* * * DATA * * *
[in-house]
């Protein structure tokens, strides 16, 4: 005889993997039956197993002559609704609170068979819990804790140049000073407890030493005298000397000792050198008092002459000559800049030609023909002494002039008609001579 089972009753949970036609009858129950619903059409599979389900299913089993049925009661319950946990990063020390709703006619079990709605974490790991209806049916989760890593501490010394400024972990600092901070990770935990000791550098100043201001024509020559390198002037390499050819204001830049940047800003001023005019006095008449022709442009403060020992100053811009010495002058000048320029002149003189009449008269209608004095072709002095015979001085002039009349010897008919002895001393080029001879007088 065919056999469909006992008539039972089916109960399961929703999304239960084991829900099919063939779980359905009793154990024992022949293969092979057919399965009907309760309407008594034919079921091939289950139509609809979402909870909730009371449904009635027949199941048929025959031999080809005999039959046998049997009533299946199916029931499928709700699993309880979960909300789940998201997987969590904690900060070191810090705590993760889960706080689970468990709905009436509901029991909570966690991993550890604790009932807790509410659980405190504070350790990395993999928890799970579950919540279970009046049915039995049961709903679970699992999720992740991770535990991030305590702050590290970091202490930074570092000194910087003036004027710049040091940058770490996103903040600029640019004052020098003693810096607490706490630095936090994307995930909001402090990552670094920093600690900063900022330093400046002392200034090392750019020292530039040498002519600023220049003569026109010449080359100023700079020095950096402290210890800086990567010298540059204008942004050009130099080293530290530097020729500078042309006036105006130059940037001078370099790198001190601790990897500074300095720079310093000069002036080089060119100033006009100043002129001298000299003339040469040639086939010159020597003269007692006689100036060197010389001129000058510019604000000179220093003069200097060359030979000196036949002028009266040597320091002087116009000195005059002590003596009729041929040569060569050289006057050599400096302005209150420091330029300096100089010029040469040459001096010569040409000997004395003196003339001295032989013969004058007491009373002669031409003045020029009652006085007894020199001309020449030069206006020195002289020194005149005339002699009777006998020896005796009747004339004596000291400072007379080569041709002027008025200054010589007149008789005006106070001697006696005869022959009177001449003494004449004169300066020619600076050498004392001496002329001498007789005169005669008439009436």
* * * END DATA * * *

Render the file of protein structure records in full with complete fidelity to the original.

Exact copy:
[in-house]
């Protein structure tokens, strides 16, 4: 005889993997039956197993002559609704609170068979819990804790140049000073407890030493005298000397000792050198008092002459000559800049030609023909002494002039008609001579 089972009753949970036609009858129950619903059409599979389900299913089993049925009661319950946990990063020390709703006619079990709605974490790991209806049916989760890593501490010394400024972990600092901070990770935990000791550098100043201001024509020559390198002037390499050819204001830049940047800003001023005019006095008449022709442009403060020992100053811009010495002058000048320029002149003189009449008269209608004095072709002095015979001085002039009349010897008919002895001393080029001879007088 065919056999469909006992008539039972089916109960399961929703999304239960084991829900099919063939779980359905009793154990024992022949293969092979057919399965009907309760309407008594034919079921091939289950139509609809979402909870909730009371449904009635027949199941048929025959031999080809005999039959046998049997009533299946199916029931499928709700699993309880979960909300789940998201997987969590904690900060070191810090705590993760889960706080689970468990709905009436509901029991909570966690991993550890604790009932807790509410659980405190504070350790990395993999928890799970579950919540279970009046049915039995049961709903679970699992999720992740991770535990991030305590702050590290970091202490930074570092000194910087003036004027710049040091940058770490996103903040600029640019004052020098003693810096607490706490630095936090994307995930909001402090990552670094920093600690900063900022330093400046002392200034090392750019020292530039040498002519600023220049003569026109010449080359100023700079020095950096402290210890800086990567010298540059204008942004050009130099080293530290530097020729500078042309006036105006130059940037001078370099790198001190601790990897500074300095720079310093000069002036080089060119100033006009100043002129001298000299003339040469040639086939010159020597003269007692006689100036060197010389001129000058510019604000000179220093003069200097060359030979000196036949002028009266040597320091002087116009000195005059002590003596009729041929040569060569050289006057050599400096302005209150420091330029300096100089010029040469040459001096010569040409000997004395003196003339001295032989013969004058007491009373002669031409003045020029009652006085007894020199001309020449030069206006020195002289020194005149005339002699009777006998020896005796009747004339004596000291400072007379080569041709002027008025200054010589007149008789005006106070001697006696005869022959009177001449003494004449004169300066020619600076050498004392001496002329001498007789005169005669008439009436």